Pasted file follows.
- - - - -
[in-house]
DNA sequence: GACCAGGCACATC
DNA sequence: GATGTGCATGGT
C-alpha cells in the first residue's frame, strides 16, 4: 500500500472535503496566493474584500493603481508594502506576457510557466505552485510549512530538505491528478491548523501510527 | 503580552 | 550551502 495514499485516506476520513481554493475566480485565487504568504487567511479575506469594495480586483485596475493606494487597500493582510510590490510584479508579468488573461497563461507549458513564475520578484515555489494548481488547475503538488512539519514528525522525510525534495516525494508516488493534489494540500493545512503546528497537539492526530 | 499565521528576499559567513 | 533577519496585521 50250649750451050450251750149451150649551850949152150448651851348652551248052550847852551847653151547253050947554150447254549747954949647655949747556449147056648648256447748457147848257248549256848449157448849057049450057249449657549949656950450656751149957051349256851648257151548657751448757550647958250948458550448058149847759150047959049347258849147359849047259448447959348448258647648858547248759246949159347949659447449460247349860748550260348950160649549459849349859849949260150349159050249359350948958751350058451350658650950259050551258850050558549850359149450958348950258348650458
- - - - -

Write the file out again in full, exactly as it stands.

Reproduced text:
[in-house]
DNA sequence: GACCAGGCACATC
DNA sequence: GATGTGCATGGT
C-alpha cells in the first residue's frame, strides 16, 4: 500500500472535503496566493474584500493603481508594502506576457510557466505552485510549512530538505491528478491548523501510527 | 503580552 | 550551502 495514499485516506476520513481554493475566480485565487504568504487567511479575506469594495480586483485596475493606494487597500493582510510590490510584479508579468488573461497563461507549458513564475520578484515555489494548481488547475503538488512539519514528525522525510525534495516525494508516488493534489494540500493545512503546528497537539492526530 | 499565521528576499559567513 | 533577519496585521 50250649750451050450251750149451150649551850949152150448651851348652551248052550847852551847653151547253050947554150447254549747954949647655949747556449147056648648256447748457147848257248549256848449157448849057049450057249449657549949656950450656751149957051349256851648257151548657751448757550647958250948458550448058149847759150047959049347258849147359849047259448447959348448258647648858547248759246949159347949659447449460247349860748550260348950160649549459849349859849949260150349159050249359350948958751350058451350658650950259050551258850050558549850359149450958348950258348650458